The Network

The Network Author Scott Woolley
ISBN-10 9780062242778
Release 2016-04-26
Pages 288
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The astonishing story of America’s airwaves, the two friends—one a media mogul, the other a famous inventor—who made them available to us, and the government which figured out how to put a price on air. This is the origin story of the airwaves—the foundational technology of the communications age—as told through the forty-year friendship of an entrepreneurial industrialist and a brilliant inventor. David Sarnoff, the head of RCA and equal parts Steve Jobs, Jack Welch, and William Randolph Hearst, was the greatest supporter of his friend Edwin Armstrong, developer of the first amplifier, the modern radio transmitter, and FM radio. Sarnoff was convinced that Armstrong’s inventions had the power to change the way societies communicated with each other forever. He would become a visionary captain of the media industry, even predicting the advent of the Internet. In the mid-1930s, however, when Armstrong suspected Sarnoff of orchestrating a cadre of government officials to seize control of the FM airwaves, he committed suicide. Sarnoff had a very different view of who his friend’s enemies were. Many corrupt politicians and corporations saw in Armstrong’s inventions the opportunity to commodify our most ubiquitous natural resource—the air. This early alliance between high tech and business set the precedent for countless legal and industrial battles over broadband and licensing bandwidth, many of which continue to influence policy and debate today.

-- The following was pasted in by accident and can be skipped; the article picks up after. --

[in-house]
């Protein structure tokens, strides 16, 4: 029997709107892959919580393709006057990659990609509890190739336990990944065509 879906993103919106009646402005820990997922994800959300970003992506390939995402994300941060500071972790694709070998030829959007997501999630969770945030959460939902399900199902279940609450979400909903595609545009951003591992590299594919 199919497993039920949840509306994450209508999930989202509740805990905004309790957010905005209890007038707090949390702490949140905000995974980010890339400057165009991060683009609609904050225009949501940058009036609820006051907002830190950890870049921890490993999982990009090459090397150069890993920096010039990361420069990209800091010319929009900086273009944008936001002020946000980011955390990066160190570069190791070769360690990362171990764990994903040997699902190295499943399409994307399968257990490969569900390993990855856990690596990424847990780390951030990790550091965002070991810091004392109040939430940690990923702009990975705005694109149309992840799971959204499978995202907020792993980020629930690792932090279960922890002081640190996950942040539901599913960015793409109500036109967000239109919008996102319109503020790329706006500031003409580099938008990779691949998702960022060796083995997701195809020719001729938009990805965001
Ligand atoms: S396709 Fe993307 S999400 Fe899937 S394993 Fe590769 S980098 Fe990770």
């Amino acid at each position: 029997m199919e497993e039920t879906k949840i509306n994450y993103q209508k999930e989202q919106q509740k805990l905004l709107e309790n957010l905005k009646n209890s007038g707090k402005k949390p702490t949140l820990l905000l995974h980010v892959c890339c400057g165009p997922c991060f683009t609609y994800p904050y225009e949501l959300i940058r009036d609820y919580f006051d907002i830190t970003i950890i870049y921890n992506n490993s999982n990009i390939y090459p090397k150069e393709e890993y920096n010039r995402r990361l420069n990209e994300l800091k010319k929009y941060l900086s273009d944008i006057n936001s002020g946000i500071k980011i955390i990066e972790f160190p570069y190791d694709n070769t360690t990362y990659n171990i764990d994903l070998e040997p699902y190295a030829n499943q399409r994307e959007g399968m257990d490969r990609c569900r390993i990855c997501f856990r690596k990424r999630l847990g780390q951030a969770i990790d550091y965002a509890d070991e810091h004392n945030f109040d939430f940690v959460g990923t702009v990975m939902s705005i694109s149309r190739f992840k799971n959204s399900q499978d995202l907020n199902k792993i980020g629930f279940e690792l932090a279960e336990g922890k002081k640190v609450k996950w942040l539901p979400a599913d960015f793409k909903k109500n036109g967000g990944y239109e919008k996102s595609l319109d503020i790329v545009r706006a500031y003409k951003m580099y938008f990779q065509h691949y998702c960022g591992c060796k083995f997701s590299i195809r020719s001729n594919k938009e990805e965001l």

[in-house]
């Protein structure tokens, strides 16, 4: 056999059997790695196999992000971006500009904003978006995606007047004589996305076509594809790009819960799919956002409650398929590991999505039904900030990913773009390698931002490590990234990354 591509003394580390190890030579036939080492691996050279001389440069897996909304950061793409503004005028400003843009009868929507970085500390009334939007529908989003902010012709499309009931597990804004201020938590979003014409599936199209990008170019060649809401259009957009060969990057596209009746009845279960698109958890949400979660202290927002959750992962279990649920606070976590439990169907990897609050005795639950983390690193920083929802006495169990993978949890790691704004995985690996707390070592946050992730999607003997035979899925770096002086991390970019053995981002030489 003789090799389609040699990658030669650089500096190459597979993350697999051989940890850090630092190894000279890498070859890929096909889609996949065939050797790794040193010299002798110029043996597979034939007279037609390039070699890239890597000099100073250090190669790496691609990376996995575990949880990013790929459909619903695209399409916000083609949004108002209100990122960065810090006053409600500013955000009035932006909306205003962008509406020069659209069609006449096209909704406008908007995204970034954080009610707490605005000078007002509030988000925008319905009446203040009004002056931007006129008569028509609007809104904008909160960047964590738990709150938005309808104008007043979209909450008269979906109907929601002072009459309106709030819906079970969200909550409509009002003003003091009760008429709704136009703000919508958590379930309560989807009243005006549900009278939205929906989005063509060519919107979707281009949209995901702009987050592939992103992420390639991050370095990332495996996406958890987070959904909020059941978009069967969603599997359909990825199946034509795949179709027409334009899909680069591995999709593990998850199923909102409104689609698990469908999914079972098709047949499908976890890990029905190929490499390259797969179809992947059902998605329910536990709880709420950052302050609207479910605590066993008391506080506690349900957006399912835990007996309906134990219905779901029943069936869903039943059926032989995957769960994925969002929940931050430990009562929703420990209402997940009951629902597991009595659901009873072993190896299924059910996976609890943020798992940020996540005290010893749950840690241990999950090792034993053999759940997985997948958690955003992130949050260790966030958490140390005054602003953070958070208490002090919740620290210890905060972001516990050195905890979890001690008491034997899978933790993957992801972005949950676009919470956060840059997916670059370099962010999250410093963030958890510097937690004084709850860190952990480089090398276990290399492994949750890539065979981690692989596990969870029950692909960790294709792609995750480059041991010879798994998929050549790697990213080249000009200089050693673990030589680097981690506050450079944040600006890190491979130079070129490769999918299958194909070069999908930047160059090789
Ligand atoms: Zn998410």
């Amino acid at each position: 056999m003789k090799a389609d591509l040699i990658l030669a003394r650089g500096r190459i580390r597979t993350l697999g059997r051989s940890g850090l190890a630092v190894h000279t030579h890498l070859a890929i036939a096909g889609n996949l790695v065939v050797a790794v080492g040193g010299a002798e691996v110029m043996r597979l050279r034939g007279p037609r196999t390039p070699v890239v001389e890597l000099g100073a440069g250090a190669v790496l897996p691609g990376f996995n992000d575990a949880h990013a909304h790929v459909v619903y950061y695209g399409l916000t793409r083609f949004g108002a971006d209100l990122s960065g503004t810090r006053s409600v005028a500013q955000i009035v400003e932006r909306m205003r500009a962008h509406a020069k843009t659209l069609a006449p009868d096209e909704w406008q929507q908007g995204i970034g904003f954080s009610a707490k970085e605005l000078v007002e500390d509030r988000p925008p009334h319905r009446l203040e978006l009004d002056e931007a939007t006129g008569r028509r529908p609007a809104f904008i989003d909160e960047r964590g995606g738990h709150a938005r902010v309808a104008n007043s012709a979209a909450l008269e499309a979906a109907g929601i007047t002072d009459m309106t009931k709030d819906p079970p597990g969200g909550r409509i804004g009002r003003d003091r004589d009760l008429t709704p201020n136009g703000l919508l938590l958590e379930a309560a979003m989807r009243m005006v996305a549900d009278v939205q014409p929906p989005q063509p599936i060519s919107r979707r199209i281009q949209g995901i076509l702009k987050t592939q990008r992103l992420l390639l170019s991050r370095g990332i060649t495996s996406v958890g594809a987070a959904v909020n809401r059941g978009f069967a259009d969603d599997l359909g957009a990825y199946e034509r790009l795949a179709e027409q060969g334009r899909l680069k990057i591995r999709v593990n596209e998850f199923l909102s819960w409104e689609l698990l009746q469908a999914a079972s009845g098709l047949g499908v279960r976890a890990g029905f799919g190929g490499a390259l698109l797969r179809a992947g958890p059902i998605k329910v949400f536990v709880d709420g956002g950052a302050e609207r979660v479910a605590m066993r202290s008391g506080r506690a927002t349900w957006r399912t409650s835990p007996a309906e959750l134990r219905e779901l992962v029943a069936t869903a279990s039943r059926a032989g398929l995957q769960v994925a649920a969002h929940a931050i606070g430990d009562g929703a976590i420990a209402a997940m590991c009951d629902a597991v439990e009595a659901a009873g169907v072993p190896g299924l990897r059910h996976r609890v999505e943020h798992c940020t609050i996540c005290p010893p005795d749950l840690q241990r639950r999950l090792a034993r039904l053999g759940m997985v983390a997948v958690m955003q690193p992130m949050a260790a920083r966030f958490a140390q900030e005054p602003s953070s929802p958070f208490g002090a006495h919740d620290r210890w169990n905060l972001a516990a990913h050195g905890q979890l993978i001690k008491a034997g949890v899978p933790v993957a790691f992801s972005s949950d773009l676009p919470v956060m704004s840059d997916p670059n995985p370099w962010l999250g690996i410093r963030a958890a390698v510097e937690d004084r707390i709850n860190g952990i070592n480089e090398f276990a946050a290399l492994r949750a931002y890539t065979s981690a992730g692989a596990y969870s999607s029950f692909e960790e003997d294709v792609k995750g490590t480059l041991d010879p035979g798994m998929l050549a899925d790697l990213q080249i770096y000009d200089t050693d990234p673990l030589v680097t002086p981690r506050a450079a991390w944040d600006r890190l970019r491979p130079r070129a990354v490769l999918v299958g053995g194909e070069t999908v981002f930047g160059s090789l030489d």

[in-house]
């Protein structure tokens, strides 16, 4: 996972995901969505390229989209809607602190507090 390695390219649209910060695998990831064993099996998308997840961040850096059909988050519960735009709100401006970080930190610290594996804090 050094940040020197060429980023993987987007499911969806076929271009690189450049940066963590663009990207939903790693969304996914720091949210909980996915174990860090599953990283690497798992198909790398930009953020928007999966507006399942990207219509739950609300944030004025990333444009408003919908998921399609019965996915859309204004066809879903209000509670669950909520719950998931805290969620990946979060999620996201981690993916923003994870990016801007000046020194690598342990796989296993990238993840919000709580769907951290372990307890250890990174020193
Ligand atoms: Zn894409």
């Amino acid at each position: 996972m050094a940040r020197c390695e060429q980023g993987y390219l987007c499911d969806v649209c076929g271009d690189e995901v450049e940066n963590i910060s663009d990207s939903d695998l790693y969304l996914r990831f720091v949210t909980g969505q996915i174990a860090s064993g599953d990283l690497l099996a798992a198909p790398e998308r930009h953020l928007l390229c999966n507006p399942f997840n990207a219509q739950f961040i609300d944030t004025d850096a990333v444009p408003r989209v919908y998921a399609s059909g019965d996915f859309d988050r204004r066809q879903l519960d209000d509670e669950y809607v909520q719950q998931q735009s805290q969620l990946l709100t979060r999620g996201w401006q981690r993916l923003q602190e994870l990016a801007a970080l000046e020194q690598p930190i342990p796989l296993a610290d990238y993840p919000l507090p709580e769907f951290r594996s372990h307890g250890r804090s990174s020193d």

A Biography of Robert Baldwin

A Biography of Robert Baldwin Author Michael Cross
ISBN-10 0195449541
Release 2012-09-20
Pages 448